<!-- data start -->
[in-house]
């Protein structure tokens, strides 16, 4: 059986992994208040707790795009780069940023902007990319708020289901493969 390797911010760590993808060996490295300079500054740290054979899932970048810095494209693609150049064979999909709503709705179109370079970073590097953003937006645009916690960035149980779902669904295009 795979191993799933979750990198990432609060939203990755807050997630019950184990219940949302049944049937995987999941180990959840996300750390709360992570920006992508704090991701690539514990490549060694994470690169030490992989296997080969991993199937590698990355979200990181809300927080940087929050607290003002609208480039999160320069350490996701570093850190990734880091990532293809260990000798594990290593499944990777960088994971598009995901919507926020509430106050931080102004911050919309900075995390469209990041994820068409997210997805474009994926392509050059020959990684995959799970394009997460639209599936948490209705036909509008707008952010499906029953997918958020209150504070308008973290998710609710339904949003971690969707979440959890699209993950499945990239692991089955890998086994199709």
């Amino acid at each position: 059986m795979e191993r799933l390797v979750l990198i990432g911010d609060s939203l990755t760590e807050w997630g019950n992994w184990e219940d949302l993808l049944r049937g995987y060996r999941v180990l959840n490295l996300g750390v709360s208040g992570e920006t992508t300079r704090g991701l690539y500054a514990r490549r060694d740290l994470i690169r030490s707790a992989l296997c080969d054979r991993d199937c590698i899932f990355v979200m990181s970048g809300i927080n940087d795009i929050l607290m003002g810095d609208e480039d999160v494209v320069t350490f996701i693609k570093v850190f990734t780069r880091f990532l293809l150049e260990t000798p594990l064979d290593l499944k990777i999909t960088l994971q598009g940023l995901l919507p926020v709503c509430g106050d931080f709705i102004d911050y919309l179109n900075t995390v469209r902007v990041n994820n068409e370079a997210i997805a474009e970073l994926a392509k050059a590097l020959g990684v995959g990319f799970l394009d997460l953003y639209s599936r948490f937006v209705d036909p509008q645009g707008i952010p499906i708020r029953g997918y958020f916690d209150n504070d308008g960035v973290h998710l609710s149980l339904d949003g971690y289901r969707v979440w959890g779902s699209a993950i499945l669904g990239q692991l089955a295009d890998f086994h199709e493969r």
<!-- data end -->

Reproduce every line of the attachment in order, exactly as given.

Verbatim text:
[in-house]
């Protein structure tokens, strides 16, 4: 059986992994208040707790795009780069940023902007990319708020289901493969 390797911010760590993808060996490295300079500054740290054979899932970048810095494209693609150049064979999909709503709705179109370079970073590097953003937006645009916690960035149980779902669904295009 795979191993799933979750990198990432609060939203990755807050997630019950184990219940949302049944049937995987999941180990959840996300750390709360992570920006992508704090991701690539514990490549060694994470690169030490992989296997080969991993199937590698990355979200990181809300927080940087929050607290003002609208480039999160320069350490996701570093850190990734880091990532293809260990000798594990290593499944990777960088994971598009995901919507926020509430106050931080102004911050919309900075995390469209990041994820068409997210997805474009994926392509050059020959990684995959799970394009997460639209599936948490209705036909509008707008952010499906029953997918958020209150504070308008973290998710609710339904949003971690969707979440959890699209993950499945990239692991089955890998086994199709």
């Amino acid at each position: 059986m795979e191993r799933l390797v979750l990198i990432g911010d609060s939203l990755t760590e807050w997630g019950n992994w184990e219940d949302l993808l049944r049937g995987y060996r999941v180990l959840n490295l996300g750390v709360s208040g992570e920006t992508t300079r704090g991701l690539y500054a514990r490549r060694d740290l994470i690169r030490s707790a992989l296997c080969d054979r991993d199937c590698i899932f990355v979200m990181s970048g809300i927080n940087d795009i929050l607290m003002g810095d609208e480039d999160v494209v320069t350490f996701i693609k570093v850190f990734t780069r880091f990532l293809l150049e260990t000798p594990l064979d290593l499944k990777i999909t960088l994971q598009g940023l995901l919507p926020v709503c509430g106050d931080f709705i102004d911050y919309l179109n900075t995390v469209r902007v990041n994820n068409e370079a997210i997805a474009e970073l994926a392509k050059a590097l020959g990684v995959g990319f799970l394009d997460l953003y639209s599936r948490f937006v209705d036909p509008q645009g707008i952010p499906i708020r029953g997918y958020f916690d209150n504070d308008g960035v973290h998710l609710s149980l339904d949003g971690y289901r969707v979440w959890g779902s699209a993950i499945l669904g990239q692991l089955a295009d890998f086994h199709e493969r």